How to party in style

1 For a relaxed barbie, hang paper and glass lanterns from trees (the more the merrier) to create drama. Use a roll of brown paper as a table runner and stick it down with masking tape, making the masking tape a feature rather than trying to disguise it. For a fun alternative to an esky, try using an old enamel bath or tin bucket. When it comes to labelling sauces, oversized paper luggage tags tied onto old milk bottles work a treat. For an indoor affair, handwrite the menu using a fountain pen on thick textured watercolour paper. To create a centrepiece that's sure to impress, use an old vintage mirror and top it with loads of candles of all different sizes. I also like to collect old wooden stamps and use them to stamp initials onto pieces of thick paper and sit them on napkins for each guest. Lynsey Fryers-Hedrick

2 I love the simple formula of mixing old and new pieces with a sprinkle of sparkle and colour. Stop waiting for a special occasion worthy of the "good dinner set". Take it out of the cupboard and give it the love it deserves by mixing it with old cutlery and serving spoons that your mum gave you and Nana's fancy platter. Artfully placed crystal pieces and candles will give you the aforementioned sparkle; they'll look particularly great in the centre of the table. The final touch? Coloured napkins and a small posy of fresh seasonal flowers. Vanessa Austin

3 I never have flowers on the table, no matter how amazing they are. In my mind, flowers are best viewed from a distance so you can witness their magnificence. Place them over mantles, on side consoles, up stair rails, or over lights and strung from ceilings. Megan Morton

4 For table- and party-ware that fits with this summer's bright colour palette, take a trip to Asian supermarkets - they have an abundance of inexpensive bowls, tea sets and serving baskets. Mix them with simple white plates and bowls. While you're there, look out for plain round paper lanterns - choose one colour and cluster a few in various sizes for a great summer indoor or outdoor paper "chandelier". Aimee Jones

5 One of my favourite ways to decorate the dinner table is by using watercolour paper as placemats. I buy A3 pads at the art store in the roughest texture and tear them out for quick disposable placemats. You can customise them for any occasion by inserting small slits to weave a ribbon through, or let your friends customise their own by placing a few twine-bundled pencils at each setting (this can get silly and fun). You can also layer them with some different paper for a pop of colour. Because of its absorbency levels, watercolour paper can act quite well as a one-time coaster too. Lucy Weight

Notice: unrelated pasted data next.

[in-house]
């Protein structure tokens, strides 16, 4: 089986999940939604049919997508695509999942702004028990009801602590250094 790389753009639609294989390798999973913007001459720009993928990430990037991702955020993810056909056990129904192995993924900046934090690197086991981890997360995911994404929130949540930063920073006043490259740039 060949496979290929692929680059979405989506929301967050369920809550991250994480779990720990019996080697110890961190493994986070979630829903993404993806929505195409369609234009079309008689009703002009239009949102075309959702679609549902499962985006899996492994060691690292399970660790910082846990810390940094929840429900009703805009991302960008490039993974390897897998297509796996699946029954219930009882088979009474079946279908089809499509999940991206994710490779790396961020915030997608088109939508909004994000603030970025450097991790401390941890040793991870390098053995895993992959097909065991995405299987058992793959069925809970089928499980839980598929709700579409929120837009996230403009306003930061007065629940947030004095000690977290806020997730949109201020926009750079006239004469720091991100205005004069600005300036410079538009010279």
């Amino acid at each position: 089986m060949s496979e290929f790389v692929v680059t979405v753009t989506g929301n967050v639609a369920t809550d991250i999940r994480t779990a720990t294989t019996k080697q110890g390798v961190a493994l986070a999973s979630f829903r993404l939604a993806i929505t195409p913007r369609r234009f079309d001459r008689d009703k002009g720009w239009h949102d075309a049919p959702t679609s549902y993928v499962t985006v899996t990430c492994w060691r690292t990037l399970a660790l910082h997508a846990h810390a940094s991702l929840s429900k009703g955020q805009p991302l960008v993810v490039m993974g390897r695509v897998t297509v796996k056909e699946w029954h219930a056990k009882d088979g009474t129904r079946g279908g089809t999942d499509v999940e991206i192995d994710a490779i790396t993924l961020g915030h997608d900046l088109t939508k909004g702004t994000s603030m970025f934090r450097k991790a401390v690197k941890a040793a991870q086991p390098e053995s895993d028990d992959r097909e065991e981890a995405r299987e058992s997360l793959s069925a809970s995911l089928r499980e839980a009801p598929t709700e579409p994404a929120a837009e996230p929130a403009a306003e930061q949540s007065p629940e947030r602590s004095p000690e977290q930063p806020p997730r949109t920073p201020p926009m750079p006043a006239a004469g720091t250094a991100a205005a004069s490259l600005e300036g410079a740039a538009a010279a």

6 Make people feel special by creating personalised place settings. Start with some giant green leaves and use pink or white paint pens to write guests' names on the leaves. Put them on top of the napkins or plates. Another idea is to mix herbs such as basil, mint and rosemary with your flowers to give a lovely fresh scent. Kirsten Bookallil

7 I love French-style vintage hand-blown glass insect catchers for summer entertaining. They're perfect for an outdoor party. Add a little honey to the base of the glass to attract the insects inside. Sydney store Pure and General sells some with beautiful copper wire for hanging and they look fantastic en masse hanging from trees. Lisa Featherby

8 Set up a help-yourself bar with Champagne in buckets, coupes, pitchers of cocktails and vintage drink dispensers. Ask your guests what their favourite cocktail is so you can make sure you have all the right ingredients on hand and maybe even face-off in a friendly bartending competition. Alice Storey

9 When I entertain there are almost always kids around. I like to set up an area for them with low tables, bright cushions and maybe even a tent where they can run around and play. I also put together a table of food where they can make a mess of things that are easy for them to eat like little cupcakes or sausage rolls. Emma Knowles

10 An easy way to create an impact is to use multiples of one item. I have a set of large white Italian ceramic vases that are all different shapes and they look wonderful grouped along a console or down the centre of a table. Try to stick with one concept; if you have too many elements it can start to look messy. I tend to use a one- or two-colour policy. Think of your guests too, what they like or dislike. This way your look will be unique and fresh each time and it also makes it personal. Claire Delmar


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